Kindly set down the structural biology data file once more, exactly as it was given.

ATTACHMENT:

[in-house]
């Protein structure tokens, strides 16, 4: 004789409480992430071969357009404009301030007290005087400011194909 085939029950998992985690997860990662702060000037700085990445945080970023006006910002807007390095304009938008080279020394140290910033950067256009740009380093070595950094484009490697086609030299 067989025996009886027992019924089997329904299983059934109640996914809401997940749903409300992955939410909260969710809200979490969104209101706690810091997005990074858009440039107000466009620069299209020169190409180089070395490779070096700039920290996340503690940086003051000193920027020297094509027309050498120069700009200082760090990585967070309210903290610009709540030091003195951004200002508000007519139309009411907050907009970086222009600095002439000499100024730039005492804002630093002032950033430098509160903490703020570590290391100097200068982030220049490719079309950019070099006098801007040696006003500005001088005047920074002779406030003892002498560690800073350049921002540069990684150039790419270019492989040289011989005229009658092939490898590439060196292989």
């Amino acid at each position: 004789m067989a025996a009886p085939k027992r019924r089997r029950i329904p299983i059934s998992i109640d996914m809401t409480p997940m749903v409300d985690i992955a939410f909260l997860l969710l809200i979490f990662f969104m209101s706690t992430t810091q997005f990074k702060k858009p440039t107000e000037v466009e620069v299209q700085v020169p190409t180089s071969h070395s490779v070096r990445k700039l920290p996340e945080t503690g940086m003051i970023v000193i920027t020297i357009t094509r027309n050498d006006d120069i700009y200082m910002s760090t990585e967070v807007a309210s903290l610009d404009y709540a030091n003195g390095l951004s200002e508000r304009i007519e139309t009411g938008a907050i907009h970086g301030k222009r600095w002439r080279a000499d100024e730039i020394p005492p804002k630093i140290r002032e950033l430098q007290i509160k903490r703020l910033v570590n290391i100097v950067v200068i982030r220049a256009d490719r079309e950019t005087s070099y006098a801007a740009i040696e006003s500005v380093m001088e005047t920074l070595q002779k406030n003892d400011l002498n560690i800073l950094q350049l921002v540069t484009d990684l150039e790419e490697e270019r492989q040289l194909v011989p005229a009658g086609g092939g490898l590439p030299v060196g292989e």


[in-house]
């Protein structure tokens, strides 16, 4: 004789409480992430071969357009404009301030007290005087400011194909 085939029950998992985690997860990662702060000037700085990445945080970023006006910002807007390095304009938008080279020394140290910033950067256009740009380093070595950094484009490697086609030299 067989025996009886027992019924089997329904299983059934109640996914809401997940749903409300992955939410909260969710809200979490969104209101706690810091997005990074858009440039107000466009620069299209020169190409180089070395490779070096700039920290996340503690940086003051000193920027020297094509027309050498120069700009200082760090990585967070309210903290610009709540030091003195951004200002508000007519139309009411907050907009970086222009600095002439000499100024730039005492804002630093002032950033430098509160903490703020570590290391100097200068982030220049490719079309950019070099006098801007040696006003500005001088005047920074002779406030003892002498560690800073350049921002540069990684150039790419270019492989040289011989005229009658092939490898590439060196292989």
């Amino acid at each position: 004789m067989a025996a009886p085939k027992r019924r089997r029950i329904p299983i059934s998992i109640d996914m809401t409480p997940m749903v409300d985690i992955a939410f909260l997860l969710l809200i979490f990662f969104m209101s706690t992430t810091q997005f990074k702060k858009p440039t107000e000037v466009e620069v299209q700085v020169p190409t180089s071969h070395s490779v070096r990445k700039l920290p996340e945080t503690g940086m003051i970023v000193i920027t020297i357009t094509r027309n050498d006006d120069i700009y200082m910002s760090t990585e967070v807007a309210s903290l610009d404009y709540a030091n003195g390095l951004s200002e508000r304009i007519e139309t009411g938008a907050i907009h970086g301030k222009r600095w002439r080279a000499d100024e730039i020394p005492p804002k630093i140290r002032e950033l430098q007290i509160k903490r703020l910033v570590n290391i100097v950067v200068i982030r220049a256009d490719r079309e950019t005087s070099y006098a801007a740009i040696e006003s500005v380093m001088e005047t920074l070595q002779k406030n003892d400011l002498n560690i800073l950094q350049l921002v540069t484009d990684l150039e790419e490697e270019r492989q040289l194909v011989p005229a009658g086609g092939g490898l590439p030299v060196g292989e």